Satz’s approach is quite different, and renders the cases of surrogate motherhood and organ sale much closer to the vote-selling case. On her view, what all or nearly all “noxious” markets have in common is that they undermine the ideal of equal standing between persons, or of equal democratic citizenship:
Particularly worrisome, in terms of equality concerns, are exchanges in which one of the parties is in a position to exploit the “underlying extreme vulnerabilities” of the other:
Such vulnerabilities are morally salient in, for instance, the organ case: According to many people, Satz writes, “a kidney sale is objectionable because it is a paradigmatic desperate exchange, an exchange no one would ever make unless faced with no reasonable alternative.” Sales of this kind are objectionable on the individual level, but the objections multiply when one considers the general social context. “It has been keenly noted that international organ markets transfer organs from poor to rich, third world to first world, female to male, and nonwhite to white.” (One might be reminded of Kazuo Ishiguro’s novel “Never Let Me Go”—a comparison explicitly drawn by Satz—which depicts the plight of a subclass of human clones grown solely so that their organs can be harvested for the benefit of the ailing wealthy.)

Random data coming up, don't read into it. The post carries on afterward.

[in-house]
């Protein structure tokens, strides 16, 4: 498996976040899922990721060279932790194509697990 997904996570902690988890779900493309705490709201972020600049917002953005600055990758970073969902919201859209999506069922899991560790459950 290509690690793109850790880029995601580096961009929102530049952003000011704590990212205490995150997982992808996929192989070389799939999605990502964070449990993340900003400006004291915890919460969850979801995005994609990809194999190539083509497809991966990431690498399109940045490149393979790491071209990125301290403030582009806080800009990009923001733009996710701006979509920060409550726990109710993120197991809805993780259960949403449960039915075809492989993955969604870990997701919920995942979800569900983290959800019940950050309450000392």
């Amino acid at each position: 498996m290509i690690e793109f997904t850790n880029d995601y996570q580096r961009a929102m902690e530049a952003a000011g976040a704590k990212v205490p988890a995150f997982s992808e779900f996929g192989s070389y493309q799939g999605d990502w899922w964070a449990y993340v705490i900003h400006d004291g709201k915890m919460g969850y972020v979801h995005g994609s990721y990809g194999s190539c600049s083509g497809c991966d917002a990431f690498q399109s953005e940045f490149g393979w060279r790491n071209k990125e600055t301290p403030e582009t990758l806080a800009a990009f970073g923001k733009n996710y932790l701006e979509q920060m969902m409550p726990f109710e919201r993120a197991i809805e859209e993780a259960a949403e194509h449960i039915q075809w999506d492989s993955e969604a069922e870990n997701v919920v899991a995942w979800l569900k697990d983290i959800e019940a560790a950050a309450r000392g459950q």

Organ sales also tend to involve another characteristic feature of objectionable markets, weak agency, which in Satz’s usage most often indicates that one of the transacting parties is significantly under-informed. Many potential organ sellers in India, for instance, are quite unaware of the results of a recent study of kidney sellers in that country: Over 86 percent of participants experienced a substantial decline in health following their surgery, and 79 percent said they regretted the decision to sell their kidneys. And even if one knows those facts, imagination can fail us: It is hard to anticipate, perhaps, what it is like to have a kidney surgically removed and to live without it.